ataxia

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Related to optic ataxia: apraxia

a·tax·i·a

 (ə-tăk′sē-ə)
n.
1. Loss of the ability to coordinate muscular movement.
2. Any of various degenerative, often hereditary, disorders that are characterized by ataxia and are frequently associated with cerebellar atrophy.

[Greek ataxiā, disorder : a-, not; see a-1 + taxis, order.]

a·tax′ic adj. & n.

ataxia

(əˈtæksɪə) or

ataxy

n
(Pathology) pathol lack of muscular coordination
[C17: via New Latin from Greek: lack of coordination, from a-1 + -taxia, from tassein to put in order]
aˈtaxic, aˈtactic adj

a•tax•i•a

(əˈtæk si ə)

n.
loss of coordination of the muscles, esp. of the extremities.
[1605–15; < New Latin < Greek: indiscipline]
a•tax′ic, adj.

a·tax·i·a

(ə-tăk′sē-ə)
Loss of muscular coordination as a result of damage to the central nervous system.

ataxia, ataxy

inability to coordinate bodily movements, especially movements of the muscles. See also order and disorder.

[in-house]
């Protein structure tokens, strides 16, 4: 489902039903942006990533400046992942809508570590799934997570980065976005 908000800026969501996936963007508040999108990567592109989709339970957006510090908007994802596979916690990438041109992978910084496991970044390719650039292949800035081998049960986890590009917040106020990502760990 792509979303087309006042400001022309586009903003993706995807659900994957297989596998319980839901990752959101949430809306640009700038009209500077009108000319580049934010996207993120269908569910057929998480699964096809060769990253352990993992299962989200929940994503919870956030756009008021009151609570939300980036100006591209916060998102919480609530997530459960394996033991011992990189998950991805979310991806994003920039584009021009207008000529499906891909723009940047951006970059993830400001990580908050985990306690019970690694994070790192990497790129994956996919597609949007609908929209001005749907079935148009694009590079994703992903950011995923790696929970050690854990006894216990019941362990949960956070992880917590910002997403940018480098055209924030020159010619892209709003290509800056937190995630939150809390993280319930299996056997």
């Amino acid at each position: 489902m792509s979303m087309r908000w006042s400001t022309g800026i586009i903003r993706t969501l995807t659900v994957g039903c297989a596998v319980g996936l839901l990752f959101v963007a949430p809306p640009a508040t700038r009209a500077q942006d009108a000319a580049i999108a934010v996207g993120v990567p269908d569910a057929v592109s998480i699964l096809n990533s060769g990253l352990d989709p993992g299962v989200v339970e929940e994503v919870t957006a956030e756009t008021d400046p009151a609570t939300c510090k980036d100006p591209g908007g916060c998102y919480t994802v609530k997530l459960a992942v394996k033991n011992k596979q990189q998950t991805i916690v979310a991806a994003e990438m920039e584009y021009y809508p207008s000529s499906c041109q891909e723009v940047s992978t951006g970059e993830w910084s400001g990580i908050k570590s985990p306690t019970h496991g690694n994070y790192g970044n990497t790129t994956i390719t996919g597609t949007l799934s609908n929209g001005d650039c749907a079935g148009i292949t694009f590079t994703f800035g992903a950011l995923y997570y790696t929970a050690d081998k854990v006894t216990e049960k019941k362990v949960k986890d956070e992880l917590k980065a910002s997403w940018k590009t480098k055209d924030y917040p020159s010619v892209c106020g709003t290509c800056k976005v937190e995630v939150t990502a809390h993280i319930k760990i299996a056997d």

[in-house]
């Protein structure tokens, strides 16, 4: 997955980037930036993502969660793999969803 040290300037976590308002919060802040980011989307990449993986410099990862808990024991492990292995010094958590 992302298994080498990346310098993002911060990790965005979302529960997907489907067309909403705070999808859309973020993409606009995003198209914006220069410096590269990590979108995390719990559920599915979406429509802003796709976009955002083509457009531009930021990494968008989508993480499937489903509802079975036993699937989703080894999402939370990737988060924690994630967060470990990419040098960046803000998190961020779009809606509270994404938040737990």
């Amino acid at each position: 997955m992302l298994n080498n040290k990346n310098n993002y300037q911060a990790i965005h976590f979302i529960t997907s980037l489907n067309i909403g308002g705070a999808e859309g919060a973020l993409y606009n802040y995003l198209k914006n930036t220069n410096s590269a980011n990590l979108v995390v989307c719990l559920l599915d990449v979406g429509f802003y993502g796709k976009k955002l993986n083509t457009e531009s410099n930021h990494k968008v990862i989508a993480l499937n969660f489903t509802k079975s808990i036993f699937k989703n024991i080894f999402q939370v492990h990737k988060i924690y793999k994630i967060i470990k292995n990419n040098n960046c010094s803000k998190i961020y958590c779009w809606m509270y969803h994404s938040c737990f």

See also: Disease and Illness
lack of order; irregularity. See also disease and illness.
See also: Order and Disorder

ataxia

Lack of coordination of the muscles.
ThesaurusAntonymsRelated WordsSynonymsLegend:
Noun1.ataxia - inability to coordinate voluntary muscle movements; unsteady movements and staggering gait
nervous disorder, neurological disease, neurological disorder - a disorder of the nervous system
Friedreich's ataxia, herediatry spinal ataxia - sclerosis of the posterior and lateral columns of the spinal cord; characterized by muscular weakness and abnormal gait; occurs in children
hereditary cerebellar ataxia - nervous disorder of late childhood and early adulthood; characterized by ataxic gait and hesitating or explosive speech and nystagmus
spinocerebellar disorder - any of several congenital disorders marked by degeneration of the cerebellum and spinal cord resulting in spasticity and ataxia
Translations
ataxie
ataksia

ataxia

[əˈtæksɪə] Nataxia f

ataxia

nAtaxie f

ataxia

n ataxia
References in periodicals archive ?
Balint's syndrome, a triad of simultagnosia, ocular apraxia and optic ataxia is described as a result of trauma, embolic stroke or even sub-acute HIV encephalitis.
The combination of optic ataxia of the legs, a visual field constriction, and the lack of stereopsis renders the task of negotiating steps and floor boundaries difficult.
But damage to the dorsal stream and the resulting optic ataxia render it difficult for him to locate an apparatus he is not touching; he described the vault as a difficult apparatus for him because he does not "know" where the springboard is.